5 Seasonal Veggies To Eat This Spring, Plus Recipe Ideas

With temperatures rising and flowers blooming, we can’t help but feel like spring is upon us. Though autumnal veggies like butternut squash and winter citrus are wonderful, spring brings a whole set of seasonal produce that effortlessly adds color, flavor, and nutrients to plates. Below, five of our favorite spring veggies at their peak now, plus their health benefits and recipe ideas for each. Bon appetit!


Why they’re healthy: Radishes are among the most nutrient-dense veggies around, per a 2014 report published in the journal Preventing Chronic Disease. The study highlighted the top 41 “powerhouse fruits and vegetables,” AKA the foods with the highest amounts of critical nutrients including potassium, fiber, protein, calcium, iron, and thiamin, among others. Radishes are also high in vitamin C, a water-soluble vitamin that’s known to aid collagen synthesis and boost immunity.

How we like them: Known for their sharp flavor, radishes (which are in season in New York from May through September) are best enjoyed shaved in a summery salad or dressed up with a simple lemon and olive oil dressing. If you’re a fan of the bright root veggie’s signature bite, enjoy it as crudite with your favorite dip. Fava bean hummus is the perfect creamy accompaniment to a spicy radish.


Why they’re healthy: Asparagus aren’t just packed with prebiotics, a type of fiber that acts as food for the good bacteria in your gut; they’re also high in fiber, folate, and vitamin K. Translation: Asparagus are a no-brainer come springtime. As an added bonus, the green spears also deliver antioxidants like vitamin E, which helps beat bloat by acting as a natural diuretic.

How we like them: Roasted. Blanched. Steamed. It all works! If you’re baking asparagus, simply pop them in the oven with olive oil and salt and pepper and cook at 350 degrees until crispy for the perfect side to any spring dinner. Another idea: Enjoy a poached egg on top of steamed asparagus for a healthy homemade brunch.


Why it’s healthy: Rhubarb stems (Note: The leaves are not edible!) are super fibrous and full of nutrients, including calcium and vitamin K, which are important for bone and blood health respectively. Just one cup of chopped rhubarb provides about 10% of your daily recommended intake of calcium.

How we like it: Despite its typical preparation in sweet eats (think strawberry rhubarb pie), rhubarb is actually a vegetable, not a fruit. Eaten solo, rhubarb can taste bitter and may be tough when raw. We like cooking it down to create a low-sugar homemade jam with strawberries and chia seeds. Add some lime zest to the mix for a surprisingly zingy aftertaste.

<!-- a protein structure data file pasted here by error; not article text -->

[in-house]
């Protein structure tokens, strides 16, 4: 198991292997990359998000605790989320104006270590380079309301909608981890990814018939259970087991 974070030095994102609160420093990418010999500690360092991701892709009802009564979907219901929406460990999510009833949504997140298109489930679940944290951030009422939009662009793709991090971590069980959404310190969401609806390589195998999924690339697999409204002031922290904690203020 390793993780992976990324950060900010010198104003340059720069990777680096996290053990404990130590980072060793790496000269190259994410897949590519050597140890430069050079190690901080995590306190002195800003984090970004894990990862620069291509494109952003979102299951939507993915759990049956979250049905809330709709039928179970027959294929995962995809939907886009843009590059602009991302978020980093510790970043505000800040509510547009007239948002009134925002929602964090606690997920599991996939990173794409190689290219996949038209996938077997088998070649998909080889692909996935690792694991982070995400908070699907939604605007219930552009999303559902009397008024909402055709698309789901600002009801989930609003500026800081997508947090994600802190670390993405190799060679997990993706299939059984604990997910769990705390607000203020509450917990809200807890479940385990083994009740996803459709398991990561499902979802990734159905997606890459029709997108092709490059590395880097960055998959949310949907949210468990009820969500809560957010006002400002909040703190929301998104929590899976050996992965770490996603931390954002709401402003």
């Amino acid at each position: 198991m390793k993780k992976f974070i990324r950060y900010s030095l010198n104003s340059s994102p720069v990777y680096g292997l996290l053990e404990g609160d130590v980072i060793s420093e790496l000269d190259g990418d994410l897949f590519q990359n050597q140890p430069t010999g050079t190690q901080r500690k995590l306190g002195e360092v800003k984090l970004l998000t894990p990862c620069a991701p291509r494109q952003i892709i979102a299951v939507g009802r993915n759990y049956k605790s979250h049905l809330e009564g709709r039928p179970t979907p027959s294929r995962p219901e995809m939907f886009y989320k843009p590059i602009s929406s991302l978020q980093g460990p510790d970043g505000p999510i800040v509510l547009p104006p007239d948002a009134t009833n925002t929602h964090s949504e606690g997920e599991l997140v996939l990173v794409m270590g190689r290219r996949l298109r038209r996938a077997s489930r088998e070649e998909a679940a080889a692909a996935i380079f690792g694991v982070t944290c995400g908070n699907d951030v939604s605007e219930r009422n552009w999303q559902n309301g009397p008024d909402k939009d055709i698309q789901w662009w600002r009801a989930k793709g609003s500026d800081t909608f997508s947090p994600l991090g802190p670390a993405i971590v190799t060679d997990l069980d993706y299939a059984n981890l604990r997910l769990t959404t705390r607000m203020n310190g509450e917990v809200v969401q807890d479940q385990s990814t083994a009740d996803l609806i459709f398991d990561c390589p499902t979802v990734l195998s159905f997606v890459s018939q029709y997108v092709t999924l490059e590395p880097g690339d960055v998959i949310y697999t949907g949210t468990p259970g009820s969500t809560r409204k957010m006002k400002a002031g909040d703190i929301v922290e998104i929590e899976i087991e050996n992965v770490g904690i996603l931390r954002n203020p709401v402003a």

Summer squash

Why it’s healthy: High in gut-friendly fiber, vitamin C, and B6, summer squash is at the top of our list come May. Vitamin C acts as an antioxidant in the body, quenching free radicals that can damage proteins and DNA in the body. Vitamin B6 serves countless functions, including participating in the synthesis of neurotransmitters like serotonin and dopamine.

How we like it: There are lots of different types of summer squash (zucchini, butterscallop, and roly poly are a few), but you won’t go wrong with whichever you choose. We love turning zucchini into noodles—or “zoodles—and pairing them with a homemade pesto. Cooking yellow straightneck squash on the grill is also hassle-free and delicious. Feeling creative? Try your hand at cooking up healthy zucchini herb patties. We love them topped with a refreshing dollop of yogurt.


Why it’s healthy: Kale may be trendy, but spinach delivers just as many nutrients, including iron, vitamin A, calcium, and folate, among others. Pro tip: Eat spinach with foods high in vitamin C (like in a salad with red bell peppers and orange slices) to help your body absorb more of its iron.

How we like it: Folded into omelets. Chopped up in meatballs. There are countless ways to add spinach to your plate! If temps are too high for cooking, simply throw a few handfuls of organic baby spinach into your morning smoothie for a boost of leafy greens first thing.

Anthea Levi

Jennifer Maeng